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Dangerous Metaphor: The Fiction of the Labor Market, Unemployment, Inflation, and the Job Structure

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  • James K. Galbraith

Abstract

The concept of a labor market, responding to familiar underpinnings of supply and demand, completely colors thought on the relationship between employment, wages, and inflation, according to James K. Galbraith. However, he asserts, wages are determined not by such market forces, but by what he calls the job structure--a complex set of status and pay relationships involving individual qualifications, job characteristics, and industry patterns. What is the meaning of the job structure for policy? Notions of natural rates of unemployment and inflationary barriers to full employment fade away. Supply-side measures can no longer been seen as adequate to deal with problems of unemployment and inequality. Questions of distribution of income and adjustment of the wage structure are returned to the political context. The active pursuit of full employment is returned to the list of respectable, and essential, policy goals.

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  • James K. Galbraith, "undated". "Dangerous Metaphor: The Fiction of the Labor Market, Unemployment, Inflation, and the Job Structure," Economics Public Policy Brief Archive ppb_36, Levy Economics Institute.
  • Handle: RePEc:lev:levppb:ppb_36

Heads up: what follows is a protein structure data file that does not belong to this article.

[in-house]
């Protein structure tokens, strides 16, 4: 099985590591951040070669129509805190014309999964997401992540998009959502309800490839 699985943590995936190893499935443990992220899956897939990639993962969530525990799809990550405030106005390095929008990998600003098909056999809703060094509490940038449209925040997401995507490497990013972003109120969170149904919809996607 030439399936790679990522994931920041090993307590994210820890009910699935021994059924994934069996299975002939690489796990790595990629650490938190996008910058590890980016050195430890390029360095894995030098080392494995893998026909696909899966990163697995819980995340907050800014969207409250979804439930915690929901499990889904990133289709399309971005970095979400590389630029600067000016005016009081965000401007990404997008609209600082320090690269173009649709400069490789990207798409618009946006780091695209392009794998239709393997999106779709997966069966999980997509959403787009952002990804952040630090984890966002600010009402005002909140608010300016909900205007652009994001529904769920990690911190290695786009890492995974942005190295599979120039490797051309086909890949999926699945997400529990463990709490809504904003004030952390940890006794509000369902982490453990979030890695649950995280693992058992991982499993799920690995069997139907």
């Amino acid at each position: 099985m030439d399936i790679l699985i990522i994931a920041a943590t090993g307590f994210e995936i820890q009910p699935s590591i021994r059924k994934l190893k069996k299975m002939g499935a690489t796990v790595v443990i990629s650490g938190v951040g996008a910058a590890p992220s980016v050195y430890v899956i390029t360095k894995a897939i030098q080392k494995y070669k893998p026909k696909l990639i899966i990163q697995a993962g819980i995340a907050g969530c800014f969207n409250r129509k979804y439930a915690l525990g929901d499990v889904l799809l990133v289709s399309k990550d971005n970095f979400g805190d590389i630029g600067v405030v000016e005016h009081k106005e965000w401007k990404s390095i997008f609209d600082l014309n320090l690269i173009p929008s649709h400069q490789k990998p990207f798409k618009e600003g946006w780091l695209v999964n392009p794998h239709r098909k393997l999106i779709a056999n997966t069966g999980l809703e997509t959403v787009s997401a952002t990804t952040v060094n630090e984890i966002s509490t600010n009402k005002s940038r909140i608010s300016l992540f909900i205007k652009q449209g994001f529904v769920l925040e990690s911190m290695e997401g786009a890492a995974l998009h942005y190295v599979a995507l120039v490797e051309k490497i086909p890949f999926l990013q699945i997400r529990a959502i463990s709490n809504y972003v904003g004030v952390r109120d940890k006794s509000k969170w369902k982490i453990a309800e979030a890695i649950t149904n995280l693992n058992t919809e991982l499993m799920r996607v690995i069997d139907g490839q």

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    1. Rod Cross, 2000. "Hysteresis and Emu," Metroeconomica, Wiley Blackwell, vol. 51(4), pages 367-379, November.
    2. George A. Akerlof & William R. Dickens & George L. Perry, 1996. "The Macroeconomics of Low Inflation," Brookings Papers on Economic Activity, Economic Studies Program, The Brookings Institution, vol. 27(1), pages 1-76.
    3. Charles Adams & David T. Coe, 1990. "A Systems Approach to Estimating the Natural Rate of Unemployment and Potential Output for the United States," IMF Staff Papers, Palgrave Macmillan, vol. 37(2), pages 232-293, June.
    4. Juhn, Chinhui & Murphy, Kevin M & Pierce, Brooks, 1993. "Wage Inequality and the Rise in Returns to Skill," Journal of Political Economy, University of Chicago Press, vol. 101(3), pages 410-442, June.
    5. David G. Blanchflower & Andrew J. Oswald & Peter Sanfey, 1996. "Wages, Profits, and Rent-Sharing," The Quarterly Journal of Economics, Oxford University Press, vol. 111(1), pages 227-251.
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